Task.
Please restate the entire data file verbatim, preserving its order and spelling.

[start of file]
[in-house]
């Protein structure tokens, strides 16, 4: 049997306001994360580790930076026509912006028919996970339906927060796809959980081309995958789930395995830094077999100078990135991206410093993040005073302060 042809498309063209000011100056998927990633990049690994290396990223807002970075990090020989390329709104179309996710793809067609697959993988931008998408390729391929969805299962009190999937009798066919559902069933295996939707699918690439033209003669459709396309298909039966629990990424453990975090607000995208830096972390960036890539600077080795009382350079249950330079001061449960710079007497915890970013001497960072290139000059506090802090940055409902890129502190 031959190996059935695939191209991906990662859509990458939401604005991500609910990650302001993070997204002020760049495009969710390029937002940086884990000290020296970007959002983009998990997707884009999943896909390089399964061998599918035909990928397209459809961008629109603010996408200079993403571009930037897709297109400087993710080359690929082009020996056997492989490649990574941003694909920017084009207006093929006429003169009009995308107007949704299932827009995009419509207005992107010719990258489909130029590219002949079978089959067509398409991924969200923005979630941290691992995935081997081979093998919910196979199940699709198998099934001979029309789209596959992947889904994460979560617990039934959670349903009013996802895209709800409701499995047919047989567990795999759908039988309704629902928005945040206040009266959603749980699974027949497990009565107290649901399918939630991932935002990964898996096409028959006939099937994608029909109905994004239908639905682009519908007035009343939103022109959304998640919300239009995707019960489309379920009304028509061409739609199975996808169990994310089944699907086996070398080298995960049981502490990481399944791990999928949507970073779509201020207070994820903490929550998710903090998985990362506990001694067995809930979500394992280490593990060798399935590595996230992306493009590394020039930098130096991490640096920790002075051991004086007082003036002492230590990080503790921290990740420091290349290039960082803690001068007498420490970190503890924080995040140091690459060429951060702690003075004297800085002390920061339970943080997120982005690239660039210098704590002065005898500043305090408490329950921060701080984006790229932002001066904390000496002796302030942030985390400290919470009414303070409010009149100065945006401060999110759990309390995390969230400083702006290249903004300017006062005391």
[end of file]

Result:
[in-house]
């Protein structure tokens, strides 16, 4: 049997306001994360580790930076026509912006028919996970339906927060796809959980081309995958789930395995830094077999100078990135991206410093993040005073302060 042809498309063209000011100056998927990633990049690994290396990223807002970075990090020989390329709104179309996710793809067609697959993988931008998408390729391929969805299962009190999937009798066919559902069933295996939707699918690439033209003669459709396309298909039966629990990424453990975090607000995208830096972390960036890539600077080795009382350079249950330079001061449960710079007497915890970013001497960072290139000059506090802090940055409902890129502190 031959190996059935695939191209991906990662859509990458939401604005991500609910990650302001993070997204002020760049495009969710390029937002940086884990000290020296970007959002983009998990997707884009999943896909390089399964061998599918035909990928397209459809961008629109603010996408200079993403571009930037897709297109400087993710080359690929082009020996056997492989490649990574941003694909920017084009207006093929006429003169009009995308107007949704299932827009995009419509207005992107010719990258489909130029590219002949079978089959067509398409991924969200923005979630941290691992995935081997081979093998919910196979199940699709198998099934001979029309789209596959992947889904994460979560617990039934959670349903009013996802895209709800409701499995047919047989567990795999759908039988309704629902928005945040206040009266959603749980699974027949497990009565107290649901399918939630991932935002990964898996096409028959006939099937994608029909109905994004239908639905682009519908007035009343939103022109959304998640919300239009995707019960489309379920009304028509061409739609199975996808169990994310089944699907086996070398080298995960049981502490990481399944791990999928949507970073779509201020207070994820903490929550998710903090998985990362506990001694067995809930979500394992280490593990060798399935590595996230992306493009590394020039930098130096991490640096920790002075051991004086007082003036002492230590990080503790921290990740420091290349290039960082803690001068007498420490970190503890924080995040140091690459060429951060702690003075004297800085002390920061339970943080997120982005690239660039210098704590002065005898500043305090408490329950921060701080984006790229932002001066904390000496002796302030942030985390400290919470009414303070409010009149100065945006401060999110759990309390995390969230400083702006290249903004300017006062005391």